In the Lands of AsiaMay 4, 2010
This month marks my 16th year in Hong Kong. One would think after so much time, I would be an 'expert' on Asia. But it's not true. Certainly I know a lot more than I did when I arrived in 1994, but I am constantly discovering something new that I probably should have learned a long time ago.
This past spring I was fortunate to take a course on Asian Theologies at a local seminary. The teacher was Dr. K.C. Abraham, a Visiting Professor at the Divinity School of Chung Chi College of the Chinese University of Hong Kong. Dr. Abraham is a native of India and a leading Third World theologian. As one of my colleagues said, "He's famous!" Indeed he is, and it was a privilege to study with him and 25 other Hong Kong classmates.
I learned many things in the course, but what stands out is a statement that Dr. Abraham made early on. If you want to do Asian Theology, you must take two things seriously: (1) the multi-faith experience of Asia and (2) the grim reality of poverty.
Now, I can't say I've never been aware of these before, but somehow it connected with me in a deeper way than ever before. Yes, we cannot talk about mission, ecumenism, etc without acknowledging that most Asians live and move and have their being among other world religions – Hinduism, Buddhism, Islam. Christians are usually a minority and in many places, they face difficult and dangerous circumstances. How can they live in peace and unity with their neighbors? At the same time, we can't speak about the Bible, church etc. without dealing with the fact that much of the world's poor live in Asia. What word of hope do we speak? What action for justice do we take?
I found myself challenged in many ways by Professor Abraham's course. If I do take these concerns seriously, how does that impact my understanding of Jesus Christ, the meaning of salvation, the purpose of mission? In earlier days, I was more resistant to changing my theology because I believed it would compromise my hard-earned core beliefs. Now I find myself more willing to see what God has offered – not a compromise, but an opportunity to open myself to wisdom that is not of my own making.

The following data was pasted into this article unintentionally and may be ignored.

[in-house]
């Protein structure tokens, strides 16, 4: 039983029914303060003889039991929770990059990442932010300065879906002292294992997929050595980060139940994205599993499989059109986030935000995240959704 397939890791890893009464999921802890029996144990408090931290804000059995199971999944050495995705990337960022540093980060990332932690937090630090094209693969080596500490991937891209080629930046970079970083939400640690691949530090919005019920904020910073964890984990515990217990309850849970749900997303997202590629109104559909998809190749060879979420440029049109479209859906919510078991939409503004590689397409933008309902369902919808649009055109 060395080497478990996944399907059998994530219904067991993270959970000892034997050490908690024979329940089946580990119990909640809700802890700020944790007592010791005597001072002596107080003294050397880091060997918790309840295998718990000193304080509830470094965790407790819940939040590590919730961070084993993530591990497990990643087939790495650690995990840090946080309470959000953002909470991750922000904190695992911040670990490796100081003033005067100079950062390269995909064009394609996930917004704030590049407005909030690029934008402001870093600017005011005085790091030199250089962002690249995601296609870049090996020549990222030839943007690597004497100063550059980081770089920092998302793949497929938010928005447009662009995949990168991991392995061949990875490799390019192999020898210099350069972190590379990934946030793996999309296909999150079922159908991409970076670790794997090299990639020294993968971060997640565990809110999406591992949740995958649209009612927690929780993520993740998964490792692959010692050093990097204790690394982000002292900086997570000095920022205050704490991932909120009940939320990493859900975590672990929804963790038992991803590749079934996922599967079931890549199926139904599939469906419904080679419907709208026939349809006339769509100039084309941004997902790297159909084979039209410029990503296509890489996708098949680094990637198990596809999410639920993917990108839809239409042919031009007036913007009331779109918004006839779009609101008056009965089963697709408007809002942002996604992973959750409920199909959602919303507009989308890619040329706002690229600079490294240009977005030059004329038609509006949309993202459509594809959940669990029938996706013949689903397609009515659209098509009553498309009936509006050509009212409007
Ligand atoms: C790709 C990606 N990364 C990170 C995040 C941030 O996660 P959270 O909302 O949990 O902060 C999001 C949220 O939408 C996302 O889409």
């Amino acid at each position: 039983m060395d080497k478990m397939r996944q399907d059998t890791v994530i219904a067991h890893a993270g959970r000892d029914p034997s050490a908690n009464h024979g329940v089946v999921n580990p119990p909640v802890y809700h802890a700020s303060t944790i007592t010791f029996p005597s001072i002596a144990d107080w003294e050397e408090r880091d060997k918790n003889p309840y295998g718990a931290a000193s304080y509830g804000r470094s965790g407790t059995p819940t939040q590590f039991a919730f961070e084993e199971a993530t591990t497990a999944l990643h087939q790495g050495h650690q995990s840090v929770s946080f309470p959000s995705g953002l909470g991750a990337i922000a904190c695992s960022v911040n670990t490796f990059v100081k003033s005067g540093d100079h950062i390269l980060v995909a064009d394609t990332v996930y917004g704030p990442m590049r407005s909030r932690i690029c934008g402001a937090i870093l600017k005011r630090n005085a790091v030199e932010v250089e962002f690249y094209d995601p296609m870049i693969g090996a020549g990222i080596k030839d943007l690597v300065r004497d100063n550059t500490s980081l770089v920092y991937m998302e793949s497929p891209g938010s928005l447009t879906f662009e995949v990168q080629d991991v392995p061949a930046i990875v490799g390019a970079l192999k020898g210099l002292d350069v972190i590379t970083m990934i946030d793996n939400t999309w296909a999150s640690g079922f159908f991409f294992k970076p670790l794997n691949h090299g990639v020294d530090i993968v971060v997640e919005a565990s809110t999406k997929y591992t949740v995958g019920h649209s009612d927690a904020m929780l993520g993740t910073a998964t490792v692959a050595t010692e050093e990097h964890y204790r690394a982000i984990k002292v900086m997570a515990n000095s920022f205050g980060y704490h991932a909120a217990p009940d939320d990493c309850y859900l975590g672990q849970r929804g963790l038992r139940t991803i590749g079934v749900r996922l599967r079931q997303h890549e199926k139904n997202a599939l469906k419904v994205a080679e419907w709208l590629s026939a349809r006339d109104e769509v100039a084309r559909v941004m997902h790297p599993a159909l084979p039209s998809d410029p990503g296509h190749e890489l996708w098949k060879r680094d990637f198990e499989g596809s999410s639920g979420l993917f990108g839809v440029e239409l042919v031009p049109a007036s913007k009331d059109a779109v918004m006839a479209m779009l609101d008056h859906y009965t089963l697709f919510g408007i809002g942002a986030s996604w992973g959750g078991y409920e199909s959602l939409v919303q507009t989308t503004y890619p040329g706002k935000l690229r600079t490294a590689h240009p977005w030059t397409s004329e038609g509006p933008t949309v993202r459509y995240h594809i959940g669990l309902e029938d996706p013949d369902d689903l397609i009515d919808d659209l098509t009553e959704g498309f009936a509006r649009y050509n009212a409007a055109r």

Through my connection with the World Association for Christian Communication (www.waccglobal.org), I have had the chance to visit other countries in Asia: India, Philippines, Thailand, Indonesia and Myanmar. I only stayed about a week each time, but I was able to get a glimpse of the beauty and pain in each place. It is humbling to see how the Christian Church continues to witness and serve under such complex and often oppressive conditions. We take a lot for granted in Hong Kong.
Recently I was preaching at Kowloon Union Church, my home church in Hong Kong. I used the text of Peter and Cornelius (Acts 11) along with Jesus' giving a new commandment (John 13:31-35). I felt I had delivered a fairly decent sermon on inclusiveness and sacrificial love. Afterwards, one member approached me in the fellowship hall. He said, "Judy, thank you for your sermon. It was very good." I inwardly beamed for he is a Bishop from Pakistan. Then he went on to say, "But I always have this problem with the command to love. How do you love those who have caused you so much suffering?" I kept silent. He continued by telling of the reality of his land, a place where incidents of violence, bombings, bloodshed happen every day. "How do you love someone when they've slaughtered members of the church and gunned down the young priest that I ordained in that very sanctuary?" I had no answer. I could only reply, "Bishop Samuel, when God has revealed the answer to you, please share it with us. We all need to know."
In the lands of Asia, fear and terror reign;
People long for true peace in the light of your face.
O God, let your mission fill your children's vision,
to heal the suffering and help the struggling.
Judy Chan is a missionary serving with the Hong Kong Christian Council. She is responsible for communications for the Council. She is also in charge of ecumenical radio broadcasting ministry, English publications and ecumenical partnerships in Hong Kong and overseas.
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